Matthew grimaced, but Nathan’s face was grave as he agreed, saying that Micky was not exaggerating.
“You should really be careful. The number of homicides doesn’t even compare to the number of rapes that occur in prison. Try not to act alone. Stay away from shady places. Be especially careful around the gangs. If you get attacked by them, don’t try to retaliate. Let them have your way with you, and at least you’ll get out alive.”
“Get out of what alive, Mr. Lawyer?”
Nathan knitted his brow. Yuto was simultaneously put on guard as he felt a hand grab his shoulder.
“We havin’ fun here? Care to let me join the welcome party?” The hand on Yuto’s shoulder belonged to a black man with a towering frame. He was wearing a wool hat and a silver earring on his right ear. It was, without a doubt, the man who had spoken to him on the grounds. He had a gaggle of rough-looking black men behind him.
“Ain’t you gonna introduce this pretty face to me? I’ve been wanting to get to know him since I saw him on the grounds. What’s your name? I’m Bob Trenkler. Everyone calls me BB,” the man said, bringing his face close to Yuto’s. Yuto looked the other way. Another black man tried to peer at his face from the other side.
“Hey, BB. Forget this one. The white boy’s cuter.”
“Bullshit. What’re you gonna get out of a kid who looks like he hasn’t even hit puberty? Learn how to pick your hos.”
BB leaned over and brought his nose to Yuto’s neck. He inhaled deeply with a look of ecstasy on his face, as if he were smelling a feast. “Ah, you smell like one fine bitch,” he whispered lewdly at his ear. Yuto snapped.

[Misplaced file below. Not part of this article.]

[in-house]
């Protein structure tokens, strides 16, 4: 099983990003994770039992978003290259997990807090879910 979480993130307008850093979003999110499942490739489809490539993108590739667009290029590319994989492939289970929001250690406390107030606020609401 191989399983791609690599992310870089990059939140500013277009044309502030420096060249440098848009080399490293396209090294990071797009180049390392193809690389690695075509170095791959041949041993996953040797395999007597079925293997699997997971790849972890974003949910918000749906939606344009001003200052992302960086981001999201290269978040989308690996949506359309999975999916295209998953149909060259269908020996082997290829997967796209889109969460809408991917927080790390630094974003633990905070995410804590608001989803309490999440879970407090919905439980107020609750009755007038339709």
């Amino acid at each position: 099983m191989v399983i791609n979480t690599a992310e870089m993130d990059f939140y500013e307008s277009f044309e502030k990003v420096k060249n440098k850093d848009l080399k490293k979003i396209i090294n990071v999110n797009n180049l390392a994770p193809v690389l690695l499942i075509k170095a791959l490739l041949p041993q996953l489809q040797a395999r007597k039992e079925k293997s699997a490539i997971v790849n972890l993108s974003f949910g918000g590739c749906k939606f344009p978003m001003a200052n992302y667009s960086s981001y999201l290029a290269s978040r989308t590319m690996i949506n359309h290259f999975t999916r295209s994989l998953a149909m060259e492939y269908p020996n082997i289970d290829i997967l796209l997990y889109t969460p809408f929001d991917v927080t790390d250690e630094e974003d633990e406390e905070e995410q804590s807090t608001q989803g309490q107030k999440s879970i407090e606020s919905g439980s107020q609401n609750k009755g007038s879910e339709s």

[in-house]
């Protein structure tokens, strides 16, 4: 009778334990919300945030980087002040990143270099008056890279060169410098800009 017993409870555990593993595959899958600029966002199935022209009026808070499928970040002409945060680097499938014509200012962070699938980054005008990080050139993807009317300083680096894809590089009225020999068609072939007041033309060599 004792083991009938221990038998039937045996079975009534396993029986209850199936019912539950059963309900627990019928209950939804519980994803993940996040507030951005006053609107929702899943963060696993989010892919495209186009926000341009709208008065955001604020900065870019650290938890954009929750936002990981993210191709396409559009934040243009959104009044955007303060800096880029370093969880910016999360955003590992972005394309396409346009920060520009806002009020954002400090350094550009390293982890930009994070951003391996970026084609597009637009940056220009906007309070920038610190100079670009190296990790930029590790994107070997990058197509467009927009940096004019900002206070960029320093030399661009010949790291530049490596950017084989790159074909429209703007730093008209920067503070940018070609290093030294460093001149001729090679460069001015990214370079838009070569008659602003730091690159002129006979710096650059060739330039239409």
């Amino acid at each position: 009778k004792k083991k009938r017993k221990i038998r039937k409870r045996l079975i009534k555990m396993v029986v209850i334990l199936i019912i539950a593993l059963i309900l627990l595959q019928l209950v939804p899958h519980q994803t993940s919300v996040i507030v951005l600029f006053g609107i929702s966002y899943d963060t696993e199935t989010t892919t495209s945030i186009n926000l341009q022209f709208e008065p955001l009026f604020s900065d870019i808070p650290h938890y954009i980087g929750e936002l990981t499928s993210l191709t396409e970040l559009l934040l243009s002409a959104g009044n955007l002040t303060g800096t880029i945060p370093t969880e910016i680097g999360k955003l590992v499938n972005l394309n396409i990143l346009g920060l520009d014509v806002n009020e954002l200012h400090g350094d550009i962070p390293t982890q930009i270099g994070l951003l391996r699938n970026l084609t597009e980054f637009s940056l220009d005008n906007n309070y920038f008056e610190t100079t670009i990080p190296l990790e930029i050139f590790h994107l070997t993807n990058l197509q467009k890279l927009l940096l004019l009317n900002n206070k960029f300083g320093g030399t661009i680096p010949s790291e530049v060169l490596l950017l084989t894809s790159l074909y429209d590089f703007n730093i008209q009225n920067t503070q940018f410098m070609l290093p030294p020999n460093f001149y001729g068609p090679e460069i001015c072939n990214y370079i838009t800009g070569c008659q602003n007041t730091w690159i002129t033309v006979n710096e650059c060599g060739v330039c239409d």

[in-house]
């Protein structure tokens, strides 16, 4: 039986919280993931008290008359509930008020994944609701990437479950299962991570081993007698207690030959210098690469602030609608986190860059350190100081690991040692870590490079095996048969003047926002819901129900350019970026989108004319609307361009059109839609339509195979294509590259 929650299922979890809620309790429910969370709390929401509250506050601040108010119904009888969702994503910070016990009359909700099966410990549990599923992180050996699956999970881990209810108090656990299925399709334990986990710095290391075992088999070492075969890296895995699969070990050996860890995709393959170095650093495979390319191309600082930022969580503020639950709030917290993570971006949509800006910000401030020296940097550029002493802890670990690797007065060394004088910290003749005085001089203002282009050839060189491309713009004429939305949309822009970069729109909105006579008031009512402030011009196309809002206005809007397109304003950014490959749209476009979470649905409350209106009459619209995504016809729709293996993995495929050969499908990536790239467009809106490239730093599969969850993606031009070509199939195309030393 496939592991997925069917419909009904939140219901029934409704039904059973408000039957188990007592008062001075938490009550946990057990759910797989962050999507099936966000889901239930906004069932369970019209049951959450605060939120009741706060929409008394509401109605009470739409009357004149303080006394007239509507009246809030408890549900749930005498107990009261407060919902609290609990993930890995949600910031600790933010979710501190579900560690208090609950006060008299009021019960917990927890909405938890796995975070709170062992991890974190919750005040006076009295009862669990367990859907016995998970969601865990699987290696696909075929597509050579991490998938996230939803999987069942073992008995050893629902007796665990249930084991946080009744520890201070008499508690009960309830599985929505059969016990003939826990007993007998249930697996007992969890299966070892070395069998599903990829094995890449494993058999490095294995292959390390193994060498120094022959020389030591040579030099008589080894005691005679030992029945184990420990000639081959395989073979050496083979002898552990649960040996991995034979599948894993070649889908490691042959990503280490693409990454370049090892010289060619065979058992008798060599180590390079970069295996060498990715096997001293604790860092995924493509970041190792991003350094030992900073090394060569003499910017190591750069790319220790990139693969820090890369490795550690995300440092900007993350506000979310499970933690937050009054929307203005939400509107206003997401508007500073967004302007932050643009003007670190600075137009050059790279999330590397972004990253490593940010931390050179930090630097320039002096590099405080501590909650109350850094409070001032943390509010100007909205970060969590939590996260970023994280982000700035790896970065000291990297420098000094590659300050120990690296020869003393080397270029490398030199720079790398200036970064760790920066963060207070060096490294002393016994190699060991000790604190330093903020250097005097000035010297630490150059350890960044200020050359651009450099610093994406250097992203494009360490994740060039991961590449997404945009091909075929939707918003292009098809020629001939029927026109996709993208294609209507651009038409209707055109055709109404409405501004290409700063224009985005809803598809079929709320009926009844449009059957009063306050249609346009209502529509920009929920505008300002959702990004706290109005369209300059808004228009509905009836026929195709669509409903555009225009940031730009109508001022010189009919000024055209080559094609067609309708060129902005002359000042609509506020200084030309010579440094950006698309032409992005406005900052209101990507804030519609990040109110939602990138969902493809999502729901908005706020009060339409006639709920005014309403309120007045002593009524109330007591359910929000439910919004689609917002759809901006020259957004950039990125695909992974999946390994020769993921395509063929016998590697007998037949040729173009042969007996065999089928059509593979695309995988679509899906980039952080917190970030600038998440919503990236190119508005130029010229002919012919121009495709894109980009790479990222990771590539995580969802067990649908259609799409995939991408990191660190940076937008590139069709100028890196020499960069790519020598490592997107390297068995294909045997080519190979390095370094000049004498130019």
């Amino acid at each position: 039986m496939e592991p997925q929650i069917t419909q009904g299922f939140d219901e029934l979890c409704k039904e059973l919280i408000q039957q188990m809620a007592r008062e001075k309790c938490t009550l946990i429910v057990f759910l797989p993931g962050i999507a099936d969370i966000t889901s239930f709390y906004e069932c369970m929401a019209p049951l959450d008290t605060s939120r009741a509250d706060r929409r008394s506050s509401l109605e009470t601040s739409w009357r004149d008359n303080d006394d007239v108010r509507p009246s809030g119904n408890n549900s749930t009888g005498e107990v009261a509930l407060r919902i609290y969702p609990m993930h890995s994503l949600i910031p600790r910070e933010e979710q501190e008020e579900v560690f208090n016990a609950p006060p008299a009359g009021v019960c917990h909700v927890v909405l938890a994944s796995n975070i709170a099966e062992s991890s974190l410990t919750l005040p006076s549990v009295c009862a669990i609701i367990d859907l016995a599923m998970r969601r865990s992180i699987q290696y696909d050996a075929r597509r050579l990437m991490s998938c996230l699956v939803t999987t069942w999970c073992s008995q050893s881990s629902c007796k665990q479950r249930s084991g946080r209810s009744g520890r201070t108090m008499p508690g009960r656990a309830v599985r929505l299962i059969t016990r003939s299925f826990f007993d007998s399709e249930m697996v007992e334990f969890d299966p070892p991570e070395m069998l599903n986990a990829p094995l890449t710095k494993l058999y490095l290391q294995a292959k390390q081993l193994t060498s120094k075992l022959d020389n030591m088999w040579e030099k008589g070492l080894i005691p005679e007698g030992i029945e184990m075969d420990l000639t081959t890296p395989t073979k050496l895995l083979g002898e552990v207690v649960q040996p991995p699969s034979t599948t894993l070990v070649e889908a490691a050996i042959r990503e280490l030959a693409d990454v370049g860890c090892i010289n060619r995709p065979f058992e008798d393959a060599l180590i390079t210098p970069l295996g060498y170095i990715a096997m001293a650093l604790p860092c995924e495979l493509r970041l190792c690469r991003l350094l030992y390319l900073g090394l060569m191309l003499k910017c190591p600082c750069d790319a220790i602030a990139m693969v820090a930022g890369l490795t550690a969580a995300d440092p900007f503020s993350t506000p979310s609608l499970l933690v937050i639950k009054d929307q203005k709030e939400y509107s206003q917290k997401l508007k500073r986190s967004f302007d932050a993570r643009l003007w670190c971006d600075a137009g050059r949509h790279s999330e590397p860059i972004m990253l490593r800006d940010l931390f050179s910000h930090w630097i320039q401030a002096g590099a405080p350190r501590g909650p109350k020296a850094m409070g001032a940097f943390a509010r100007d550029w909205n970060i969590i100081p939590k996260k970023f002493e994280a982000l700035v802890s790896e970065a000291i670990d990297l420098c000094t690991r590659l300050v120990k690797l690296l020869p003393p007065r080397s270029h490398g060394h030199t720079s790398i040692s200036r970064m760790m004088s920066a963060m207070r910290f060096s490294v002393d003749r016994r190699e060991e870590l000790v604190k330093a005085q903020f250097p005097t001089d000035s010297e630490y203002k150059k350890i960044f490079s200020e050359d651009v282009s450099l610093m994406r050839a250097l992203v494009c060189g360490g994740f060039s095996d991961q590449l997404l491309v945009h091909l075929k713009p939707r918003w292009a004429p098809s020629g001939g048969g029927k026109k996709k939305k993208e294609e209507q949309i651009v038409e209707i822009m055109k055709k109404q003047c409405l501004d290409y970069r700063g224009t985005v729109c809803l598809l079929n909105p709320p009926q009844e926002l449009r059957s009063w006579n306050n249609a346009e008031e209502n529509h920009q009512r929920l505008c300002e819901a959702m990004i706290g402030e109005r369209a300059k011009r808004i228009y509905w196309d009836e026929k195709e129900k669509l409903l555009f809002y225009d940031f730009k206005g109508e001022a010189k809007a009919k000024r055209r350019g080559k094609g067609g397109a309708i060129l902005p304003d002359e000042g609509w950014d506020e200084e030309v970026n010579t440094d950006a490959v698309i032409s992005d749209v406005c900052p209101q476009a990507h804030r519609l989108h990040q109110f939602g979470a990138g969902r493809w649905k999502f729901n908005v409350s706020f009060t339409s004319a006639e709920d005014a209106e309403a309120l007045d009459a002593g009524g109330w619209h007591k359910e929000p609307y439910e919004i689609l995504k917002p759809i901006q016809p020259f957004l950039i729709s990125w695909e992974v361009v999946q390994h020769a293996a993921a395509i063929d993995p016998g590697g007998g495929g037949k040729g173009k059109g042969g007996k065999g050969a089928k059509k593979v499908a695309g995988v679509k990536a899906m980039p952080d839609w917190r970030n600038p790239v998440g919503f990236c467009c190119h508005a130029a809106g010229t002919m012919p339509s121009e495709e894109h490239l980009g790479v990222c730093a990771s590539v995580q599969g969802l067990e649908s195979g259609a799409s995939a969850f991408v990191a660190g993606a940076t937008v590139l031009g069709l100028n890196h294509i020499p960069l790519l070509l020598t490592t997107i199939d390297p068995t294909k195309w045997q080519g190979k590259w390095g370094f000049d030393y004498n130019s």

“Don’t touch me with your filthy hands,” he spat as he brushed BB’s hand away. The crowd buzzed with agitation.
“You think you can talk like that to BB just ‘cause you’re new, you shit?”
“You asking to get killed?”
BB’s boys instantly rose in anger as they surrounded Yuto. Onlookers hoping to catch a fight egged them on.
“…Move out of the way,” a voice said to the menacing group of black men. All eyes were directed to the owner of the voice. “Let me through. I’d like to eat,” the white man said quietly, holding a tray. He had a balanced, muscular build, with a proportionate face that was nothing short of beautiful. Yuto found his eyes fixed on the man.
The man, who had his longish blond hair tied casually at the back, did not appear to so much as mind the tense atmosphere around him. He slipped past the black men and their aggressive stares, and sat down beside Yuto.
“Trenkler! What’re you doing over there? If you’re finished eating, get the hell out!” yelled the guard from a distance, noticing the commotion.